Alzheimer’s disease (AD)
Ibrahim B. Syed, Clinical Professor and Director of Nuclear Medicine Sciences, Division of Cardio-vascular Medicine, University of Louisville School of Medicine, Louisville, Kentucky, USA
Alzheimer’s disease or AD, is an irreversible, progressive brain disorder that slowly destroys memory and thinking skills and, eventually, the ability to carry out the simplest tasks. In most people with the disease—those with the late-onset type—symptoms first appear in their mid-60s. Early-onset Alzheimer’s occurs between a person’s 30s and mid-60s and is very rare. Alzheimer’s disease is the most common cause of dementia among older adults. 1
Alzheimer’s disease is a form of dementia. Although all Alzheimer’s patients have dementia, not all dementia patients have Alzheimer’s disease. The Alzheimer’s Association defines Alzheimer’s disease as “an irreversible, progressive brain disease that slowly destroys memory and thinking skills, eventually even the ability to carry out the simplest tasks.” Alzheimer’s is a fatal disease, ending inevitably in death. 2
The disease is named after Dr. Alois Alzheimer. In 1906, Dr. Alzheimer noticed changes in the brain tissue of a woman who had died of an unusual mental illness. Her symptoms included memory loss, language problems, and unpredictable behavior. After she died, he examined her brain and found many abnormal clumps (now called amyloid plaques) and tangled bundles of fibers (now called neurofibrillary, or tau, tangles) 1.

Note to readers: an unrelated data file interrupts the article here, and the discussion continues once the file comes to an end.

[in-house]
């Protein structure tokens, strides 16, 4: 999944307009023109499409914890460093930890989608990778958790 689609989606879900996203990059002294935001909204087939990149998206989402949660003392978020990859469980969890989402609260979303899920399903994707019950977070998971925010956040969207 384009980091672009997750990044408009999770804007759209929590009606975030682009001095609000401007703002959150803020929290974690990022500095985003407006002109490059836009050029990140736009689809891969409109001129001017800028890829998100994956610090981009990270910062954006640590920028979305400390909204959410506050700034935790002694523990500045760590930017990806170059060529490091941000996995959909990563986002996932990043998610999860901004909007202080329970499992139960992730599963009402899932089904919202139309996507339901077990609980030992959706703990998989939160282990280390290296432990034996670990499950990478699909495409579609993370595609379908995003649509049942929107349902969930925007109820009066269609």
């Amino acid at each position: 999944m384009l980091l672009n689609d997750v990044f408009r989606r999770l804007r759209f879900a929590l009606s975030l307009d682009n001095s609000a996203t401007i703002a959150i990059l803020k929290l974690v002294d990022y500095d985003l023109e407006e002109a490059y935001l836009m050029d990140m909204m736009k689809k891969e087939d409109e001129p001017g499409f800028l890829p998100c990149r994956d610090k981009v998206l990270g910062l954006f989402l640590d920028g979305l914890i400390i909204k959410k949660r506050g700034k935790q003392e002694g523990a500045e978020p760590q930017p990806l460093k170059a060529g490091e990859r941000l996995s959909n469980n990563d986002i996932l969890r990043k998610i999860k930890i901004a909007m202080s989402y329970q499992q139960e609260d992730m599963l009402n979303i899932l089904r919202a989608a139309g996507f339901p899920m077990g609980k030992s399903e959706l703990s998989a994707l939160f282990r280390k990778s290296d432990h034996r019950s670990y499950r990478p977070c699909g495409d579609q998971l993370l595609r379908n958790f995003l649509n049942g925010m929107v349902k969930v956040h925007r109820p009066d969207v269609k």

He correctly hypothesized that these abnormal deposits were responsible for the patient’s loss of memory and other cognitive problems.
These plaques and tangles in the brain are still considered some of the main features of Alzheimer’s disease. Another feature is the loss of connections between nerve cells (neurons) in the brain. Neurons transmit messages between different parts of the brain, and from the brain to muscles and organs in the body. Many other complex brain changes are thought to play a role in Alzheimer’s, too.
This damage initially appears to take place in the hippocampus, the part of the brain essential in forming memories. As neurons die, additional parts of the brain are affected. By the final stage of Alzheimer’s, damage is widespread, and brain tissue has shrunk significantly.
How Many Americans Have Alzheimer’s Disease?